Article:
Other interests include mathematics, film criticism, and philosophy; in addition, Theisen has performed the role of Oberon in a production of Shakespeare's A Midsummer Night's Dream, for which he also wrote the incidental music.

Theisen lives with his wife (and puts up with their two cats) in Tallahassee, Florida.

Thursday, June 11, 2009
And when they ask, why all this, it is not easy to find an answer... (Part 1)

Anytime a composer writes a history of his/her development, that person runs a calculated risk of navel-gazing. As I write this post I am a mere twenty-seven years old which, in the world of "classical" music composition, means I am a tender babe still at the outset of his professional life. I am sure that in ten years, if I were to revisit this document, I'd be a combination of shocked, amused, and embarrassed.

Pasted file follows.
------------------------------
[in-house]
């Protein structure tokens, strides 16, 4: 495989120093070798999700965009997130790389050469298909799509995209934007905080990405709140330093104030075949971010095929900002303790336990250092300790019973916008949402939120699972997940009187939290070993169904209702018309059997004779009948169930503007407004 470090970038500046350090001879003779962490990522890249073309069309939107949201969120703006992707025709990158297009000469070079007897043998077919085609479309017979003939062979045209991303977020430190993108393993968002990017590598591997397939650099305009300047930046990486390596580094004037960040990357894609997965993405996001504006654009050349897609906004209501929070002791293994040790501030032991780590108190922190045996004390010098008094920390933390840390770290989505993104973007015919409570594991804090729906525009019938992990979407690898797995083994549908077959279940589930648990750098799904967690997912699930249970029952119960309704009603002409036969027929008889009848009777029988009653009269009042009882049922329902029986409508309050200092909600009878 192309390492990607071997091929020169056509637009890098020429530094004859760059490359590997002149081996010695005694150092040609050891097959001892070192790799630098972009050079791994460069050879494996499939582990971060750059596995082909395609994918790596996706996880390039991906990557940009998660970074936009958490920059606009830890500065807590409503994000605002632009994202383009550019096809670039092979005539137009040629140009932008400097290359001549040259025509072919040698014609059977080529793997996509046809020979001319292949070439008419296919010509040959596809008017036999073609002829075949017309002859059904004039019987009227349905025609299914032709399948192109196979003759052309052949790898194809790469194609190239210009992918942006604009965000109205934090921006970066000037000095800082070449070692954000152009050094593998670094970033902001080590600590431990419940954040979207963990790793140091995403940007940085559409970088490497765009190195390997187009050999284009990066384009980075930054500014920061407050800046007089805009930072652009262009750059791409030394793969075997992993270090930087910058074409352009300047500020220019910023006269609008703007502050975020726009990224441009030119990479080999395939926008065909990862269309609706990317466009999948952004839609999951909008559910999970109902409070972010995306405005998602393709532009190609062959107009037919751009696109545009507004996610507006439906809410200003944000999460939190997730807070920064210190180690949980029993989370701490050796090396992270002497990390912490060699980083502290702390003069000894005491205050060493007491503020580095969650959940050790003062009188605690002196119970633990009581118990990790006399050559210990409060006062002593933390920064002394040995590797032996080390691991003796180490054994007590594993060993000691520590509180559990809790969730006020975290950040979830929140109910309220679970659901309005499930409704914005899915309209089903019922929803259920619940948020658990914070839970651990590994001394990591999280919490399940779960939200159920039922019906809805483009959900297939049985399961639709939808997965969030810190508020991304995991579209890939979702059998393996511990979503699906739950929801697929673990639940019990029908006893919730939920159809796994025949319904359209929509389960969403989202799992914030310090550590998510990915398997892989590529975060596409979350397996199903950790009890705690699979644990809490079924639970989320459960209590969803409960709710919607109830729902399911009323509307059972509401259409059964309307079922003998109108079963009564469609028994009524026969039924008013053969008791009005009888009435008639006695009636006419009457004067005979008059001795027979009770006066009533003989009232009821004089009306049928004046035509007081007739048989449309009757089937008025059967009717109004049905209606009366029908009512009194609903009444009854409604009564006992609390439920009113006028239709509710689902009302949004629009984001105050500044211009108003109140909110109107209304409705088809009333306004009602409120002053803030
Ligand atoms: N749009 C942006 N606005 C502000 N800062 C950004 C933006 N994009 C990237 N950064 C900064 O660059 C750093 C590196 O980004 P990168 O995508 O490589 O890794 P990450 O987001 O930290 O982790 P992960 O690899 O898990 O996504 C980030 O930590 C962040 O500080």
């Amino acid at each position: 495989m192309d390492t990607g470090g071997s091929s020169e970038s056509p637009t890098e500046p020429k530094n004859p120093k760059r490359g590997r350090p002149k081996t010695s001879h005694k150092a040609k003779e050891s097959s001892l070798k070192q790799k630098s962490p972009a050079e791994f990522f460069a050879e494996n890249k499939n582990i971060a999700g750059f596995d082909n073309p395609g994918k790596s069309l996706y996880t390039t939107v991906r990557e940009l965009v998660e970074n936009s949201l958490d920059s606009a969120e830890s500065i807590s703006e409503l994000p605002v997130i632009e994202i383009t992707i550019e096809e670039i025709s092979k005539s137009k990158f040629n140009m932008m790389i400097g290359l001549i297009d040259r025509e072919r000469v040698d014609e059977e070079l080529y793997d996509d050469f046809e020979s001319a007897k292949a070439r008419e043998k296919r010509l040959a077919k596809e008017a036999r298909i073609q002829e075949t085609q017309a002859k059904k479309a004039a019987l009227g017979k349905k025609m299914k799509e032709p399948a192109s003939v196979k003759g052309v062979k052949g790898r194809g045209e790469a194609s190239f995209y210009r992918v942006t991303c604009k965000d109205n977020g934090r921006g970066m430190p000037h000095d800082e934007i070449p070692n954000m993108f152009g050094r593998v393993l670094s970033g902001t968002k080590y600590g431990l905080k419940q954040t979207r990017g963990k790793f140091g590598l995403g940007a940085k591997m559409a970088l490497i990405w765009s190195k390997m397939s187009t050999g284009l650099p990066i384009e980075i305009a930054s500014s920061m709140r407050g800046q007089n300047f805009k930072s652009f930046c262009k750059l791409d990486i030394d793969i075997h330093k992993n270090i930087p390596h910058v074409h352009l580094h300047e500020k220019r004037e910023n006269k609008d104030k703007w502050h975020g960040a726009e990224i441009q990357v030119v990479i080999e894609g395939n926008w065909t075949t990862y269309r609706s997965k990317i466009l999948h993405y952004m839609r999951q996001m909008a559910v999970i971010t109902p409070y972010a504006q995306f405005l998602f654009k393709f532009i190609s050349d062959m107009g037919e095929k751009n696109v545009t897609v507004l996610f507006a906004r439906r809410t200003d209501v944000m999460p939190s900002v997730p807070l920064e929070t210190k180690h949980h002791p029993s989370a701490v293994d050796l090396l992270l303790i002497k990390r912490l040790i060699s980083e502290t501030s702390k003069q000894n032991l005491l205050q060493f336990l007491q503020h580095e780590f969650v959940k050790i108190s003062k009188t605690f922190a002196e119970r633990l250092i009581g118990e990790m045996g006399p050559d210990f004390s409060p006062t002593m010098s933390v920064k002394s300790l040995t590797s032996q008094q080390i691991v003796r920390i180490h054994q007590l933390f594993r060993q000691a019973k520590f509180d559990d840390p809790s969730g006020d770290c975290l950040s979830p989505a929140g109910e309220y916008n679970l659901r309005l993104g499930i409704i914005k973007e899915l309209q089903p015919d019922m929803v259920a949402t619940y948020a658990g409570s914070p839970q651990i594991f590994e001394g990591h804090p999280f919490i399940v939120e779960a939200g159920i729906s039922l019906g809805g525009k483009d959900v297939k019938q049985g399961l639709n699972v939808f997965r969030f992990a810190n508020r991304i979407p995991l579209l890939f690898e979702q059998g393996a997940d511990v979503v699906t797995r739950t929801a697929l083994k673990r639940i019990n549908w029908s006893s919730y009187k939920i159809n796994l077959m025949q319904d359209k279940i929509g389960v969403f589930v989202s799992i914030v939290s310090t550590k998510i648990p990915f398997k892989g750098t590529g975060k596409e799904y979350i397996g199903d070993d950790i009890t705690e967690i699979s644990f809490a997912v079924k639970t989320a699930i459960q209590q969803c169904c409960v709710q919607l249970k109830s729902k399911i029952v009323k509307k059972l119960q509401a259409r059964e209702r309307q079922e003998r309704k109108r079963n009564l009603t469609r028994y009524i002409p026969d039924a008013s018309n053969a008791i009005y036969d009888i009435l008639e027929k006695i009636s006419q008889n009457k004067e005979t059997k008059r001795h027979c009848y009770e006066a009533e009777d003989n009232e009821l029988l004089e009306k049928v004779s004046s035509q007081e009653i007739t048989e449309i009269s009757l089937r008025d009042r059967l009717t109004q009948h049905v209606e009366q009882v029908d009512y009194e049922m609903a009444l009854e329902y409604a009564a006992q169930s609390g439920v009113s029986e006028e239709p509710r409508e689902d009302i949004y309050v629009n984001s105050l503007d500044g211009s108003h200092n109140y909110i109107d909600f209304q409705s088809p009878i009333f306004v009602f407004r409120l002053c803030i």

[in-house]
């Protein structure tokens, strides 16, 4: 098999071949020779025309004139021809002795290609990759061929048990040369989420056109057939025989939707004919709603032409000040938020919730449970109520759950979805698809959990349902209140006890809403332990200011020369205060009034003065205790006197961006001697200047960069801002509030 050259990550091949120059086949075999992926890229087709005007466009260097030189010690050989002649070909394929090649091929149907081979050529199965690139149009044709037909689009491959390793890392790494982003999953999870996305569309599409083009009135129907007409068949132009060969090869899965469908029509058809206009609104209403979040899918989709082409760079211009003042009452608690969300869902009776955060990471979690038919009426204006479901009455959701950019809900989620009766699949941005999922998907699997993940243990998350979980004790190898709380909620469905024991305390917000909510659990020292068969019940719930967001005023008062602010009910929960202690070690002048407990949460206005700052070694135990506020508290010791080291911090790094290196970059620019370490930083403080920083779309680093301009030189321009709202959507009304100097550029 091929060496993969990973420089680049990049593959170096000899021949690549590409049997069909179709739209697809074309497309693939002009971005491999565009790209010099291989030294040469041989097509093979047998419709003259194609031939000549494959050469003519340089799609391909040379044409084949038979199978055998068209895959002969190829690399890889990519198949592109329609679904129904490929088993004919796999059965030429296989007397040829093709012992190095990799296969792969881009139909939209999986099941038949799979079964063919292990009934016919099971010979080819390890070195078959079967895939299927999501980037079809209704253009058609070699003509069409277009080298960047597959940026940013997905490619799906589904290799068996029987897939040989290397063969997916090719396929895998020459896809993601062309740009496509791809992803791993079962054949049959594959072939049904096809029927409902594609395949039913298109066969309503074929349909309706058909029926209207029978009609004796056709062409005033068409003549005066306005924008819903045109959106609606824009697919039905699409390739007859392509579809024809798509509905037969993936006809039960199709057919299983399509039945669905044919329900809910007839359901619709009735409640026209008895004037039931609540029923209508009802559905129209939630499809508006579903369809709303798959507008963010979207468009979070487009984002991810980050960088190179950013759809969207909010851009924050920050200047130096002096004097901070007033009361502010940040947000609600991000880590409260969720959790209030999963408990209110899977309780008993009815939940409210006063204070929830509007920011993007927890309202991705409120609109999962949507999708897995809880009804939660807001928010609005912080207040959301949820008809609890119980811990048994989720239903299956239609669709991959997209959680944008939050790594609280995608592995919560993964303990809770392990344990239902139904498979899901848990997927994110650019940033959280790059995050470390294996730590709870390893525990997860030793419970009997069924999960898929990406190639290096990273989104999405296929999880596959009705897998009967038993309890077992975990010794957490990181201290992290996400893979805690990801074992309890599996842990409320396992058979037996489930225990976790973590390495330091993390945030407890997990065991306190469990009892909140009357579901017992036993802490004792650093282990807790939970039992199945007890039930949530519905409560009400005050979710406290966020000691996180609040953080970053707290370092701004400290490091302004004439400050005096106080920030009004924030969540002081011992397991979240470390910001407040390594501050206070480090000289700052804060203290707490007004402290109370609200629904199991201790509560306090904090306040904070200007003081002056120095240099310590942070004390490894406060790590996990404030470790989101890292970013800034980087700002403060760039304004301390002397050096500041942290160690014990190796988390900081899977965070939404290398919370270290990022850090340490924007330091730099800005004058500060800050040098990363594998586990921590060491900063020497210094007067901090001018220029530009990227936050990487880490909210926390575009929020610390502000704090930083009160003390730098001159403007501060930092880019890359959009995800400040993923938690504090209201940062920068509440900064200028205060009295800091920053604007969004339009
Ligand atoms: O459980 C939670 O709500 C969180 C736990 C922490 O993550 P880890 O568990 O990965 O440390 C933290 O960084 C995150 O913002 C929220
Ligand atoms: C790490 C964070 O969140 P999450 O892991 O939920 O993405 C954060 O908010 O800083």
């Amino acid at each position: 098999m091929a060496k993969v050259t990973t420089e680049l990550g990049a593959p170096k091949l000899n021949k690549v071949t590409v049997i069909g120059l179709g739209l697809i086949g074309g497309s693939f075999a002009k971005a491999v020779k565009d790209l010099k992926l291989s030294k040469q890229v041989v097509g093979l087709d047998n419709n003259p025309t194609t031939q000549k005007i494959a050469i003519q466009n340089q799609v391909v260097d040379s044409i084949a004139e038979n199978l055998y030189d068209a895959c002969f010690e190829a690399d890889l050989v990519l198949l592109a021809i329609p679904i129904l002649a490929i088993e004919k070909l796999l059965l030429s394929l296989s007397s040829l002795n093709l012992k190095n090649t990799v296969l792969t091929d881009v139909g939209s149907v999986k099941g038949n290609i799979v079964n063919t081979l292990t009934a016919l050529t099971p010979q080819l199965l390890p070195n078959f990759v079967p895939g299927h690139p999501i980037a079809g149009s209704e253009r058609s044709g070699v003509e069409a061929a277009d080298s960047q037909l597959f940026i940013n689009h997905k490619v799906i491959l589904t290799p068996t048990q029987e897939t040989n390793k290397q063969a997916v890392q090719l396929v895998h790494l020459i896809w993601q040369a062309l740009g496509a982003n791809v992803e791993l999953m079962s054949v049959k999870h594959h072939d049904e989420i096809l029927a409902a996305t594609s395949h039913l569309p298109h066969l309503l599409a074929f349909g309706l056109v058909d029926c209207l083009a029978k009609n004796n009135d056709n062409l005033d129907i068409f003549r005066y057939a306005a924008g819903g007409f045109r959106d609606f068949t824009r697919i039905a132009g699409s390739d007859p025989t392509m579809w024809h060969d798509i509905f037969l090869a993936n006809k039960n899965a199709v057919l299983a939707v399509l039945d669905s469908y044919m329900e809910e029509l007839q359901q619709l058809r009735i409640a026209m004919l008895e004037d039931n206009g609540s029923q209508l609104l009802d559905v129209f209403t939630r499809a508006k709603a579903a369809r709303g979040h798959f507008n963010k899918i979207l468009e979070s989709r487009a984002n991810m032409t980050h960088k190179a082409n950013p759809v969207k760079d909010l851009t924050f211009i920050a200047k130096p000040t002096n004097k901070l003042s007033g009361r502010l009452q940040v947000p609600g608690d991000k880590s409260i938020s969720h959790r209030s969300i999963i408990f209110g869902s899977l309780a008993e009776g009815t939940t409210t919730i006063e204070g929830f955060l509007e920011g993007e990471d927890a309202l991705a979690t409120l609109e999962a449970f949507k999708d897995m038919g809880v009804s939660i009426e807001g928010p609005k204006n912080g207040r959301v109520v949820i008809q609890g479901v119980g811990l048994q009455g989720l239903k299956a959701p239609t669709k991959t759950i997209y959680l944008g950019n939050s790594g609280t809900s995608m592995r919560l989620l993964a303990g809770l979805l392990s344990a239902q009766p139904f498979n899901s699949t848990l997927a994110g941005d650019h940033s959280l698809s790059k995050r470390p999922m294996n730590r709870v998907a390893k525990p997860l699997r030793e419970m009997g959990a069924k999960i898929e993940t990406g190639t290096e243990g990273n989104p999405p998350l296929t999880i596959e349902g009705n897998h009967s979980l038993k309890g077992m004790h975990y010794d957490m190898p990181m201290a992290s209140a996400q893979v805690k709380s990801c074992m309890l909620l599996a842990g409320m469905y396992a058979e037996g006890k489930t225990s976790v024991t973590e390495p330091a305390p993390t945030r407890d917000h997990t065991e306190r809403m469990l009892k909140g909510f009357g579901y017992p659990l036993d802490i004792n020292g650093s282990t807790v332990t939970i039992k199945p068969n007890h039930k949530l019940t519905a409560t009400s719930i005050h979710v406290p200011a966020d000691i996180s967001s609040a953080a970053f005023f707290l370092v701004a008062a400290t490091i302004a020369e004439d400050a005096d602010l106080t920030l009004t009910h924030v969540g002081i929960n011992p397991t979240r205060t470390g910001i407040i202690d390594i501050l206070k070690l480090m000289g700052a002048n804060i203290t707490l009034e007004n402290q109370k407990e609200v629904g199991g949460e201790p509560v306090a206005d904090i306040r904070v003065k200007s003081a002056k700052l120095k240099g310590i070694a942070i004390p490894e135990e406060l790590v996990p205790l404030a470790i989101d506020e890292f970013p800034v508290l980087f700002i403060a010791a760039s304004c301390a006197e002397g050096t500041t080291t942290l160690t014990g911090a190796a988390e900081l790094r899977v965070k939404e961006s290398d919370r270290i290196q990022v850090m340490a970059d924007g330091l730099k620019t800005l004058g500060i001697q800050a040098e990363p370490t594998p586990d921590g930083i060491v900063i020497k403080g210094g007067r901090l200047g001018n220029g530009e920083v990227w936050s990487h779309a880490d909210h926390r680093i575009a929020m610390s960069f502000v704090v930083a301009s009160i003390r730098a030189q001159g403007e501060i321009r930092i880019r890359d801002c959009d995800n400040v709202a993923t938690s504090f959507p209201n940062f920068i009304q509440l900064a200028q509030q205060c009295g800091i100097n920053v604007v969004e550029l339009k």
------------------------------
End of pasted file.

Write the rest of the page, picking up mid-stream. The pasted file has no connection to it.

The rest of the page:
When I was about twelve years old, the same year I started playing in a seventh-grade middle school band program, I received a small Casio keyboard for my birthday. From what I can remember, it had approximately 29 keys and could not play more than four pitches at any given moment. Although the gift probably cost no more than thirty dollars at the local Radio Shack (this monetary estimate is still high, no doubt), I was thrilled with this little noisemaker despite its profound limitations. It came with (no laughter, please) a little book of New Kids on the Block tunes that one could ostensibly plunk out one tangy tone at a time for hours on end, thus ensuring impatient sighs from family and an eventual career on the rock circuit.